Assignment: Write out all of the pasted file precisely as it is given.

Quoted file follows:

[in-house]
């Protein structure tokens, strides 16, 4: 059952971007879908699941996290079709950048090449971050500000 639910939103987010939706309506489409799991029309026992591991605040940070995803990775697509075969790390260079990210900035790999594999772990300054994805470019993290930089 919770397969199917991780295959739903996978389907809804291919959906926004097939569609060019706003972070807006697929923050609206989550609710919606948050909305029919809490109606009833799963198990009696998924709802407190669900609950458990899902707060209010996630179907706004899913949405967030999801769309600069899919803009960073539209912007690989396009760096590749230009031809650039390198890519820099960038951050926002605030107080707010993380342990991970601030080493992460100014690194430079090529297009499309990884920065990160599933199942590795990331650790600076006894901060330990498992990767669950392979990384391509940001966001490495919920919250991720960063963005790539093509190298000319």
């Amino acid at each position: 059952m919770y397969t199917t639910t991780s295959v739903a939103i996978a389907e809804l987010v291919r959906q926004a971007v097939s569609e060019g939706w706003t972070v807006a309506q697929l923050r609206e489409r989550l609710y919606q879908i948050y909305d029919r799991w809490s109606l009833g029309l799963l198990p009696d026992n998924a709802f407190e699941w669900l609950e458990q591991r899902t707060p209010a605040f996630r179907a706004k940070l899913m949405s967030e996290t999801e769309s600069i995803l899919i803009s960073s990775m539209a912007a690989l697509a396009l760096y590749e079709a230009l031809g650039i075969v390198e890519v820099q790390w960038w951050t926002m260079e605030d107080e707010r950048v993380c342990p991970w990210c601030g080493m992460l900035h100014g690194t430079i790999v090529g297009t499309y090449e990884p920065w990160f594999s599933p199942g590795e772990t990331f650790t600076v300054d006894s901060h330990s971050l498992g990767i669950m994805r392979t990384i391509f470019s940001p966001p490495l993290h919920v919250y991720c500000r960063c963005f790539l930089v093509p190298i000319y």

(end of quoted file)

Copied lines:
[in-house]
């Protein structure tokens, strides 16, 4: 059952971007879908699941996290079709950048090449971050500000 639910939103987010939706309506489409799991029309026992591991605040940070995803990775697509075969790390260079990210900035790999594999772990300054994805470019993290930089 919770397969199917991780295959739903996978389907809804291919959906926004097939569609060019706003972070807006697929923050609206989550609710919606948050909305029919809490109606009833799963198990009696998924709802407190669900609950458990899902707060209010996630179907706004899913949405967030999801769309600069899919803009960073539209912007690989396009760096590749230009031809650039390198890519820099960038951050926002605030107080707010993380342990991970601030080493992460100014690194430079090529297009499309990884920065990160599933199942590795990331650790600076006894901060330990498992990767669950392979990384391509940001966001490495919920919250991720960063963005790539093509190298000319």
């Amino acid at each position: 059952m919770y397969t199917t639910t991780s295959v739903a939103i996978a389907e809804l987010v291919r959906q926004a971007v097939s569609e060019g939706w706003t972070v807006a309506q697929l923050r609206e489409r989550l609710y919606q879908i948050y909305d029919r799991w809490s109606l009833g029309l799963l198990p009696d026992n998924a709802f407190e699941w669900l609950e458990q591991r899902t707060p209010a605040f996630r179907a706004k940070l899913m949405s967030e996290t999801e769309s600069i995803l899919i803009s960073s990775m539209a912007a690989l697509a396009l760096y590749e079709a230009l031809g650039i075969v390198e890519v820099q790390w960038w951050t926002m260079e605030d107080e707010r950048v993380c342990p991970w990210c601030g080493m992460l900035h100014g690194t430079i790999v090529g297009t499309y090449e990884p920065w990160f594999s599933p199942g590795e772990t990331f650790t600076v300054d006894s901060h330990s971050l498992g990767i669950m994805r392979t990384i391509f470019s940001p966001p490495l993290h919920v919250y991720c500000r960063c963005f790539l930089v093509p190298i000319y």